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Subject: AEJ 03 AngelinJ WOMAN Broadcasting Gendered Sports Portrayals: The Effects of Watching Such Presentations On Attitudes of the Societal Role of Women
From: Elliott Parker <[log in to unmask]>
Reply-To:AEJMC Conference Papers <[log in to unmask]>
Date:Wed, 1 Oct 2003 08:42:44 -0400

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Broadcasting Gendered Sports Portrayals:
The Effects of Watching Such Presentations
On Attitudes of the Societal Role of Women

James R. Angelini
Department of Telecommunications
Institute for Communication Research
Indiana University, Bloomington

James R. Angelini
M.A. Student
Dept. of Telecommunications
1229 E. Seventh Street
Indiana University
Bloomington, IN 47405-5501

Tel:  (812) 323-2615
Fax:  (812) 855-7955
E-mail:  [log in to unmask]

Manuscript submitted to the Commission on the Status of Women of the
Association for Education in Journalism and Mass Communication for possible
inclusion in its annual conference, Kansas City, MO, July 31-August 3, 2003

April 1, 2003

        This study examined the effects of viewing televised sports, with either
positive or negative tactics used in commentating or production techniques,
of both male and female sports, on individual opinions on the roles of
women, as gauged on the Attitudes Toward Women Scale.  Exposure to the
positive female sports condition resulted in better attitudes for women's
role in society.  Exposure to the other three conditions did not have an
effect, either positively or negatively, on these beliefs.

Women's sports are becoming increasingly more popular among audiences in
the United States.  Successful coverage of women's sports during such
events as the Olympics has spurred television networks to increase the
amount of women's sports they put on the air .  However, even though there
is an increased amount of women's sports being telecast, sports'
commentating tends to place a gendered spin on women's sports.  Often
times, if the network has a choice, women's sporting events are not shown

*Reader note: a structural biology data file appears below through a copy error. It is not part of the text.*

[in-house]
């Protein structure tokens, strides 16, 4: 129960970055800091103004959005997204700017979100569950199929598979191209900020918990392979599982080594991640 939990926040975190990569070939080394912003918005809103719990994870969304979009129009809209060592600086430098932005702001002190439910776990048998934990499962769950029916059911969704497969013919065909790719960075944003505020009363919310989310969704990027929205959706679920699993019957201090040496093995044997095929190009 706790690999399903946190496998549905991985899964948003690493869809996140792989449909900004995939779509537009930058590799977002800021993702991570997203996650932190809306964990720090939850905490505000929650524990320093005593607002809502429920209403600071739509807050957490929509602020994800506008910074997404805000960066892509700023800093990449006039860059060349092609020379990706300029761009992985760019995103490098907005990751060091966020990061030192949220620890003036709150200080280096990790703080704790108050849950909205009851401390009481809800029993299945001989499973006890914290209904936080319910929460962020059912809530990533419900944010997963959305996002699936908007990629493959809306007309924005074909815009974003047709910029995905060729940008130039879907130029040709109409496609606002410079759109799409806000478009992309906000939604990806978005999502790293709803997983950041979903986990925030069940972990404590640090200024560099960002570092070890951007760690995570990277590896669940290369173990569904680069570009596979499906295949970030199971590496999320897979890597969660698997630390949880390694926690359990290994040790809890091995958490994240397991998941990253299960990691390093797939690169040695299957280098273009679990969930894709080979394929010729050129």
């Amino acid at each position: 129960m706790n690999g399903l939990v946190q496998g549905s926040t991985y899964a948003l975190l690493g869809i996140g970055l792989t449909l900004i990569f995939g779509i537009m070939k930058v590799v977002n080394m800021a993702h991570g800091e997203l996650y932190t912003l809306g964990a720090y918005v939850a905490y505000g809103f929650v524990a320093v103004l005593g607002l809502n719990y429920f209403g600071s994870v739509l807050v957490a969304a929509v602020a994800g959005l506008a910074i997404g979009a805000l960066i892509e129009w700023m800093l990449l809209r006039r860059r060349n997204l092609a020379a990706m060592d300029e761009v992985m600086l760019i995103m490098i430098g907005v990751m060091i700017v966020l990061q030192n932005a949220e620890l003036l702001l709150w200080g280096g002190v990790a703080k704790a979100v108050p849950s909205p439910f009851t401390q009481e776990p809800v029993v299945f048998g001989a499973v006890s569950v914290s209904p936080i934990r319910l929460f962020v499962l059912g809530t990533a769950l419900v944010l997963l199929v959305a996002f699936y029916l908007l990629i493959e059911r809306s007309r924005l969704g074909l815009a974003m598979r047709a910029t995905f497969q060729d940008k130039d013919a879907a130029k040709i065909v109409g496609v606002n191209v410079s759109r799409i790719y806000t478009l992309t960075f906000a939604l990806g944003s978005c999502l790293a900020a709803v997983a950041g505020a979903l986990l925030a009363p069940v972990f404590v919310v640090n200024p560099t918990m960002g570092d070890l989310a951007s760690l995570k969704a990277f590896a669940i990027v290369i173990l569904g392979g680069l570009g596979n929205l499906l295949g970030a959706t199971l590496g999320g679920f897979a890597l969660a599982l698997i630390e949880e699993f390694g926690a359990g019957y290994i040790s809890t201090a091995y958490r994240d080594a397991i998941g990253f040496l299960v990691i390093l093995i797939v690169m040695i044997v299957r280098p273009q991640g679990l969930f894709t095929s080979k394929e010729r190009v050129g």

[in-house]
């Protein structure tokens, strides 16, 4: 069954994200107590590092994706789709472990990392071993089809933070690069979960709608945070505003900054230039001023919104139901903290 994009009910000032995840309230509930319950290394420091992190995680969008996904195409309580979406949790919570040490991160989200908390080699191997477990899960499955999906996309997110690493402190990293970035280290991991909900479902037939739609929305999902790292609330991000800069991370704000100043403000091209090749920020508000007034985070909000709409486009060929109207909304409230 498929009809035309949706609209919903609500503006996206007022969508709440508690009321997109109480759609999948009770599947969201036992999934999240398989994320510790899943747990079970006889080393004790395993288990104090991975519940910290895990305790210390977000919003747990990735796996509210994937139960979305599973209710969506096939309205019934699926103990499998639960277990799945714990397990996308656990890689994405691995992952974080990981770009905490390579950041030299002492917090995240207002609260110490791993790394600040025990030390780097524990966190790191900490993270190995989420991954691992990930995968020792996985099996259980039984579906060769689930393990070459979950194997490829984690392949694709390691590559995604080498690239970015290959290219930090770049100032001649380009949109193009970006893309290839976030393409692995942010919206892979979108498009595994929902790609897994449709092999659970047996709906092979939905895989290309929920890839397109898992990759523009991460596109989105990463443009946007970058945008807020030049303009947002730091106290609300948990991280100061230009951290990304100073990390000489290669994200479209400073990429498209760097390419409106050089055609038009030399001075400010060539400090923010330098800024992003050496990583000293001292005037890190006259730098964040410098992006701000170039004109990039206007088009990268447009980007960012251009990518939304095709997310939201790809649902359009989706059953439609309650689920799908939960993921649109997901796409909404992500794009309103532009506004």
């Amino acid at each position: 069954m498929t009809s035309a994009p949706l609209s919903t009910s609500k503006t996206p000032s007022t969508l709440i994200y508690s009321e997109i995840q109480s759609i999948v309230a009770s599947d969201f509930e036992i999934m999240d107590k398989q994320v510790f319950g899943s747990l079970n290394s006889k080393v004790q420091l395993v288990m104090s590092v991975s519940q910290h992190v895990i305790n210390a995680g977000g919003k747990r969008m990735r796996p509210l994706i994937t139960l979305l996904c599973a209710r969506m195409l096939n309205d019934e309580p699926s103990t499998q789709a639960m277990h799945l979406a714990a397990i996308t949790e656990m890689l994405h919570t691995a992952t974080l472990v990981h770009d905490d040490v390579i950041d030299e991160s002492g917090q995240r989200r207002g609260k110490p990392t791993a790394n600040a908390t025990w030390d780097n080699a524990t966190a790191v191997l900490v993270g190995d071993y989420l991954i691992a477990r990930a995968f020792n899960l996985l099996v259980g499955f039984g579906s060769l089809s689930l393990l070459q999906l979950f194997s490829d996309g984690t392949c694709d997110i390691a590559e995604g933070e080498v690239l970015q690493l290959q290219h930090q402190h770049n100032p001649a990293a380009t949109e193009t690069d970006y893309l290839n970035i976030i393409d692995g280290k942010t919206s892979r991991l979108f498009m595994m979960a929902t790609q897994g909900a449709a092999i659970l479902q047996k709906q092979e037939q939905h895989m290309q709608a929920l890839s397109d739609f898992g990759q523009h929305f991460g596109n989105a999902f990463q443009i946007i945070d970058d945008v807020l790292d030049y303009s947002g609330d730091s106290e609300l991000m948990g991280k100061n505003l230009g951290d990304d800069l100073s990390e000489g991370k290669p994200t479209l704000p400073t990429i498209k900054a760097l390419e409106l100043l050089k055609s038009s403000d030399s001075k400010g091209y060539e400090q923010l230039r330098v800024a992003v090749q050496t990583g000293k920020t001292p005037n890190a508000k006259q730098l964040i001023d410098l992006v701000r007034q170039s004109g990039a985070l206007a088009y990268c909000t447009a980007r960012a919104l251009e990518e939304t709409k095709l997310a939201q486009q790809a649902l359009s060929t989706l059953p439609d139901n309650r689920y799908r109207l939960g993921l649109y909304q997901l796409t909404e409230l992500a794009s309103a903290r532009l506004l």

in favor of airing men's sports.   When women's sports are featured, there
are differences in both the way the sports' commentators speak about the
female athletes, as compared to the male athletes, as well as differing
production techniques are used in each broadcast.  Though television
networks appear to be accepting of women's increased foray into the sports
world, but then temper it with biased coverage, the question then
arises:  do these gendered portrayals of female athletes have a detrimental
effect on the viewing audience?  Is it possible the viewing of these
negatively portrayed women's sporting events can have a prejudicing effect
on the viewers' overall opinion of women's roles within our society?

Television Coverage of Women's Sports
Since the implementation of Title IX in 1972, more girls and young women
are participating in organized sports than ever before.  In 1972, one out
of every twenty-seven female students participated in high school sports;
in 2001, that statistic jumped up to one out of every three .  This
increase in sports participation also occurred at the intercollegiate
level; in 1972, 16.0% of all college athletes were women, while in 2001,
39.1% were women .  With an increase in the overall number of female
athletes, many would expect the media's coverage of women's sporting events
to increase as well.  Unfortunately, until recently this has not been the
case.  Televised sports coverage is dominated by men's sports; 90% of all
sports coverage is of men's sports .  Women's sports receive 5% of media
coverage .  In 1992, for the first time, that number surpassed the total
amount of coverage for sports that feature horses and dogs; coverage of
these sports featuring animals now occupy 3% of the total sports coverage
.  These disparate amounts of time spent on the coverage of women's sports
as compared to men's sports can give the viewing audience the impression
that women's sports lack the level of importance and do not deserved the
same level of respect that is given to men's sports.
        With the success of the coverage of women's team sports in the 1996 Summer
Olympic Games in Atlanta, television networks have begun to understand the
audience appeal of women's sports, and have recently started to carry more
of this type of programming .  CBS increased their coverage of women's
sports at the 1998 Winter Olympic Games in Nagano, Japan, ABC and ESPN
carried all of the soccer matches of the 1999 Women's World Cup, and NBC,
MSNBC and CNBC broadcast all of the women's events from the 2000 Summer
Olympics in Sydney, Australia .  Also, on the heels of the success of the